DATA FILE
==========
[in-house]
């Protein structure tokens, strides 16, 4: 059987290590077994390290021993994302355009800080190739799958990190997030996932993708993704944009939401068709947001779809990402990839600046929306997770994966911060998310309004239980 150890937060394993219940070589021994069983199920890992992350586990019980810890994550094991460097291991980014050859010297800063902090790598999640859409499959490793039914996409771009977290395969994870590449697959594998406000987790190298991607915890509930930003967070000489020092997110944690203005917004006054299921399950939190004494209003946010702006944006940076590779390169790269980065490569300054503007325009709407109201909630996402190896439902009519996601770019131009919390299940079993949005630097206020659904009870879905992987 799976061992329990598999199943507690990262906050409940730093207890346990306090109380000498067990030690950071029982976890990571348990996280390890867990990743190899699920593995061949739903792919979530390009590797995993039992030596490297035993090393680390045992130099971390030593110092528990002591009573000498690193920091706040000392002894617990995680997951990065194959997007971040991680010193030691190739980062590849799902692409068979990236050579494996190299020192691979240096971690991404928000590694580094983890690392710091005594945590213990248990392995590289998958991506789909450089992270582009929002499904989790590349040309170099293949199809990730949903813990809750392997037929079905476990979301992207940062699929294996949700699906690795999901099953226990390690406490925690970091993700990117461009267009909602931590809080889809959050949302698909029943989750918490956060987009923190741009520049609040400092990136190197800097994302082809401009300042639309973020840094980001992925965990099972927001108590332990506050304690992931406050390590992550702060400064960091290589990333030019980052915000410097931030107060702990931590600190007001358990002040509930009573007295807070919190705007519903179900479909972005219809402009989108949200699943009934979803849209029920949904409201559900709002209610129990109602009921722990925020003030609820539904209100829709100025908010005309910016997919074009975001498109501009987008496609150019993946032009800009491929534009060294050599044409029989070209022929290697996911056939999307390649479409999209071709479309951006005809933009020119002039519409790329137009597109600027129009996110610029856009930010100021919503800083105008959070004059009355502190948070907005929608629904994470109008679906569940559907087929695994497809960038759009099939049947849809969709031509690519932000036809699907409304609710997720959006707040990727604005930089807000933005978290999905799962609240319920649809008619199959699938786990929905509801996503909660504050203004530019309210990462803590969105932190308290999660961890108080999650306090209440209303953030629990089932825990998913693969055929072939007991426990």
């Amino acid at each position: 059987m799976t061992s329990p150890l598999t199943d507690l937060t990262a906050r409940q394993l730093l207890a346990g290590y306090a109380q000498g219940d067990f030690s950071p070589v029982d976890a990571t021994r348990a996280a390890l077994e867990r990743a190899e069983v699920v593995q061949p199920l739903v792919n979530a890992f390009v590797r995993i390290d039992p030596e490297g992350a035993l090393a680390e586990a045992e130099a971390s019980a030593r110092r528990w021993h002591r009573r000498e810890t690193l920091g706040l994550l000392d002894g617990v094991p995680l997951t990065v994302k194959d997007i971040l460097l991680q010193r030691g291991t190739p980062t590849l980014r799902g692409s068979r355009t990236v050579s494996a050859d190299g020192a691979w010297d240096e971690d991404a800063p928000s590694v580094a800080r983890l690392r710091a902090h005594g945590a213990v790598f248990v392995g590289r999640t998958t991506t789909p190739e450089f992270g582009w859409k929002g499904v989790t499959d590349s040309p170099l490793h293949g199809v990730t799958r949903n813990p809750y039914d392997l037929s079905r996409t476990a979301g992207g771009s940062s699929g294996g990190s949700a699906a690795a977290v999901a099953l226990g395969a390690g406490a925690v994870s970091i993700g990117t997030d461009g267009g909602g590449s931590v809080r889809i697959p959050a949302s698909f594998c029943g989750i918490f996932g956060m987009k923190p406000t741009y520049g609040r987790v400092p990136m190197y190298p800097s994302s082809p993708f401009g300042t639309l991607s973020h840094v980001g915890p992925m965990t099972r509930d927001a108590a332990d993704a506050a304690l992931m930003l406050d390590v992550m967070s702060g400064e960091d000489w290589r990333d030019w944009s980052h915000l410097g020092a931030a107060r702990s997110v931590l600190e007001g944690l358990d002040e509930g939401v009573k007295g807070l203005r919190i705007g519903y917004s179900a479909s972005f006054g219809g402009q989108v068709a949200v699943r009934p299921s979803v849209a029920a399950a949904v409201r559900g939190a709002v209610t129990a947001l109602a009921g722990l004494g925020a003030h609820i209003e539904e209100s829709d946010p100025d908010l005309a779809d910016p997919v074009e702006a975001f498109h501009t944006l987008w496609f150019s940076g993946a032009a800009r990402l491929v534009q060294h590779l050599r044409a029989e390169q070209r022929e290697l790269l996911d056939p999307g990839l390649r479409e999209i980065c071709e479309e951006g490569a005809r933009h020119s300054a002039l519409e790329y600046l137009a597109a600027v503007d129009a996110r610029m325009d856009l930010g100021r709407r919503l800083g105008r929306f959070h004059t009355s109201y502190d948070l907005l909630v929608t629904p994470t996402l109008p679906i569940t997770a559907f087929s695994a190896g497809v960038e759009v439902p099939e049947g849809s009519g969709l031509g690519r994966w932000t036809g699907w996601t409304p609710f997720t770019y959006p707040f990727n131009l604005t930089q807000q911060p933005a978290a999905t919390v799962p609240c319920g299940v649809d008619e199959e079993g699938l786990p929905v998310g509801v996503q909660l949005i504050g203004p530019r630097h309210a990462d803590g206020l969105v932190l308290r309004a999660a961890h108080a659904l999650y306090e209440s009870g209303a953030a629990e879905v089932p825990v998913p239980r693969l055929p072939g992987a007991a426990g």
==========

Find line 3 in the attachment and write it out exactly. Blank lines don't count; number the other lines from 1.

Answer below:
């Amino acid at each position: 059987m799976t061992s329990p150890l598999t199943d507690l937060t990262a906050r409940q394993l730093l207890a346990g290590y306090a109380q000498g219940d067990f030690s950071p070589v029982d976890a990571t021994r348990a996280a390890l077994e867990r990743a190899e069983v699920v593995q061949p199920l739903v792919n979530a890992f390009v590797r995993i390290d039992p030596e490297g992350a035993l090393a680390e586990a045992e130099a971390s019980a030593r110092r528990w021993h002591r009573r000498e810890t690193l920091g706040l994550l000392d002894g617990v094991p995680l997951t990065v994302k194959d997007i971040l460097l991680q010193r030691g291991t190739p980062t590849l980014r799902g692409s068979r355009t990236v050579s494996a050859d190299g020192a691979w010297d240096e971690d991404a800063p928000s590694v580094a800080r983890l690392r710091a902090h005594g945590a213990v790598f248990v392995g590289r999640t998958t991506t789909p190739e450089f992270g582009w859409k929002g499904v989790t499959d590349s040309p170099l490793h293949g199809v990730t799958r949903n813990p809750y039914d392997l037929s079905r996409t476990a979301g992207g771009s940062s699929g294996g990190s949700a699906a690795a977290v999901a099953l226990g395969a390690g406490a925690v994870s970091i993700g990117t997030d461009g267009g909602g590449s931590v809080r889809i697959p959050a949302s698909f594998c029943g989750i918490f996932g956060m987009k923190p406000t741009y520049g609040r987790v400092p990136m190197y190298p800097s994302s082809p993708f401009g300042t639309l991607s973020h840094v980001g915890p992925m965990t099972r509930d927001a108590a332990d993704a506050a304690l992931m930003l406050d390590v992550m967070s702060g400064e960091d000489w290589r990333d030019w944009s980052h915000l410097g020092a931030a107060r702990s997110v931590l600190e007001g944690l358990d002040e509930g939401v009573k007295g807070l203005r919190i705007g519903y917004s179900a479909s972005f006054g219809g402009q989108v068709a949200v699943r009934p299921s979803v849209a029920a399950a949904v409201r559900g939190a709002v209610t129990a947001l109602a009921g722990l004494g925020a003030h609820i209003e539904e209100s829709d946010p100025d908010l005309a779809d910016p997919v074009e702006a975001f498109h501009t944006l987008w496609f150019s940076g993946a032009a800009r990402l491929v534009q060294h590779l050599r044409a029989e390169q070209r022929e290697l790269l996911d056939p999307g990839l390649r479409e999209i980065c071709e479309e951006g490569a005809r933009h020119s300054a002039l519409e790329y600046l137009a597109a600027v503007d129009a996110r610029m325009d856009l930010g100021r709407r919503l800083g105008r929306f959070h004059t009355s109201y502190d948070l907005l909630v929608t629904p994470t996402l109008p679906i569940t997770a559907f087929s695994a190896g497809v960038e759009v439902p099939e049947g849809s009519g969709l031509g690519r994966w932000t036809g699907w996601t409304p609710f997720t770019y959006p707040f990727n131009l604005t930089q807000q911060p933005a978290a999905t919390v799962p609240c319920g299940v649809d008619e199959e079993g699938l786990p929905v998310g509801v996503q909660l949005i504050g203004p530019r630097h309210a990462d803590g206020l969105v932190l308290r309004a999660a961890h108080a659904l999650y306090e209440s009870g209303a953030a629990e879905v089932p825990v998913p239980r693969l055929p072939g992987a007991a426990g």